Nearly three years after the official end of the Great Recession, the American economy is starting to show, at long last, some “moderate” improvement as the nation heads into a presidential election campaign in which the economy is likely to be a central issue. Yet some parts of the macroeconomy are more improved than others. Housing prices, for example, after having fallen more than 30% (or more, in certain hard-hit areas) off their 2006 peak, have yet to bottom out and it may be years before any significant price appreciation returns. The labor market, while evincing recently some signs of strength (though perhaps induced by better-than-typical weather conditions), is still anemic, and the employment-to-population ratio, which is considered by many to be a better barometer of labor market conditions, is still at historic lows. The U.S. stock market, on the other hand, recent wobbles notwithstanding, has been buoyed by rebounding profits in the corporate sector and unconventional monetary policy. However, it is unclear whether the Fed will engage in any more rounds of quantitative easing, and U.S. financial markets remain vulnerable to the European debt crisis.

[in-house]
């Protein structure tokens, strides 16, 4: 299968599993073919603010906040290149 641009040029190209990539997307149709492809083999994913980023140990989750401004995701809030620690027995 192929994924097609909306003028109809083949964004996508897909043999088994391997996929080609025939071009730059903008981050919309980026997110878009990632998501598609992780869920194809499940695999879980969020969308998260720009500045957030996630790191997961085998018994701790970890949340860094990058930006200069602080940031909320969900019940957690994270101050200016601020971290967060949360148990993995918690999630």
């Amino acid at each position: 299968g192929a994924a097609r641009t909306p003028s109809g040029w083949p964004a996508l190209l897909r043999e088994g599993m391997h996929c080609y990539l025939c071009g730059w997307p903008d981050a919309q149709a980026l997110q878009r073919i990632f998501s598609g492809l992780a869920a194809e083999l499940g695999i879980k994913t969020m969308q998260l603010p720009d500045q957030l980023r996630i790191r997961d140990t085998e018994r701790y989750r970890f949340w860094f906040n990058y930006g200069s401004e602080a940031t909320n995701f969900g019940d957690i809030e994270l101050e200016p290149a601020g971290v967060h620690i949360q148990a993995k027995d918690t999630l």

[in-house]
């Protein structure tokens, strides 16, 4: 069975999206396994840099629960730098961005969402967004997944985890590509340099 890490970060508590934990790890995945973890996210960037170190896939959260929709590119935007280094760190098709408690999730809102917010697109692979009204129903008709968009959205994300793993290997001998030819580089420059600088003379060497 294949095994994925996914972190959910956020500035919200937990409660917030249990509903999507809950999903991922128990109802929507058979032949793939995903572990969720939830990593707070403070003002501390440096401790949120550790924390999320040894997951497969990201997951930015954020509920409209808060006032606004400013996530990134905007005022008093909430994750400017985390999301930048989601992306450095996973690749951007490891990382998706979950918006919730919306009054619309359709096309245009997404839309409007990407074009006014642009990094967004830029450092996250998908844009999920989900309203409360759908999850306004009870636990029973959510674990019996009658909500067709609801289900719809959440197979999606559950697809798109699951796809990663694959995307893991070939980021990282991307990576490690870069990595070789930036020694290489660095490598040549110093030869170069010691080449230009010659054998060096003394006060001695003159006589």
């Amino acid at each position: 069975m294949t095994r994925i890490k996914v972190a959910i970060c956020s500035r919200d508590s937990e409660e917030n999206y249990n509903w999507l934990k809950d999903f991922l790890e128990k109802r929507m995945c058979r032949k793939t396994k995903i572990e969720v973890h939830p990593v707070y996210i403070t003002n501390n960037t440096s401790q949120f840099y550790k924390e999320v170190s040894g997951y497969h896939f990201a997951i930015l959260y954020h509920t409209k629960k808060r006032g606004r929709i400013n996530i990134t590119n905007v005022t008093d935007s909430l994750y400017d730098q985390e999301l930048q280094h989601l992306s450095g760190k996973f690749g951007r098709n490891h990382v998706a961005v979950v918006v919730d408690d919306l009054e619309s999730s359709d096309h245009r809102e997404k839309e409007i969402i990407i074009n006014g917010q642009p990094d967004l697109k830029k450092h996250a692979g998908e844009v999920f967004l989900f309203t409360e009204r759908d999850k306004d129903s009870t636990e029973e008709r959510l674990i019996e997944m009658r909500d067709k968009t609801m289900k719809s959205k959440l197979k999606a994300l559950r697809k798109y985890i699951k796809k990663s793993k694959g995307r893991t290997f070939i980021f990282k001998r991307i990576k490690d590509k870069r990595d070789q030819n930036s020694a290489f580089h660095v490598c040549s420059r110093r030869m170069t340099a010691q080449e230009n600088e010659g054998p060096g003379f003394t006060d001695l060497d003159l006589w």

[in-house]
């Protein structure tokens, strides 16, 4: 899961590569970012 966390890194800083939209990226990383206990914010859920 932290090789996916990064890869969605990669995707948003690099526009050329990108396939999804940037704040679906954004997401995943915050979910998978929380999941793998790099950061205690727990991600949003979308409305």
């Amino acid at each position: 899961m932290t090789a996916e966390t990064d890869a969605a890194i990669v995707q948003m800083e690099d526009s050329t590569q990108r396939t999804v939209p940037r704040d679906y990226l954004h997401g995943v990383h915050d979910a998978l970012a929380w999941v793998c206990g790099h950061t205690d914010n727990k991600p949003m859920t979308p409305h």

American households are buffeted by these macroeconomic forces to different degrees, and when conditions in these various spheres diverge, as in the aftermath of the Great Recession, groups that are differentially affected may respond politically in ways that generate new lines of cleavage that add complexity to our traditional economic voting models. Using monthly survey data from the Michigan Survey of Consumers over the period 1992 to 2011, we examine the impact of unemployment, inflation, house and stock prices, and real income growth on people’s retrospective assessments of family financial well-being. Our innovation is to compare the effects of these variables for different groups of households defined by their asset-holding status: investors (directly or indirectly) in the stock market, homeowners without risky financial assets, and renters. We indeed find that people respond to aggregate economic conditions in heterogeneous ways. In particular, investors’ well-being is directly tied to movements in stock prices and is unresponsive to short-term fluctuations in the labor market. Homeowners and renters, on the other hand, are strongly affected by shocks to unemployment, with homeowners additionally showing sensitivity to trends in house prices. Interestingly, and contrary to several economic forecasting models, real income growth does not significantly influence any of these groups, a null result that we attribute to the fact that over the time period we study, the benefits of economic growth have accrued mostly to a very small segment of public. We conclude that economic voting models in use by political scientists need to be move beyond their traditional focus on growth, inflation, and unemployment to consider newer sources of economic vulnerability and their effects on political behavior and electoral choice.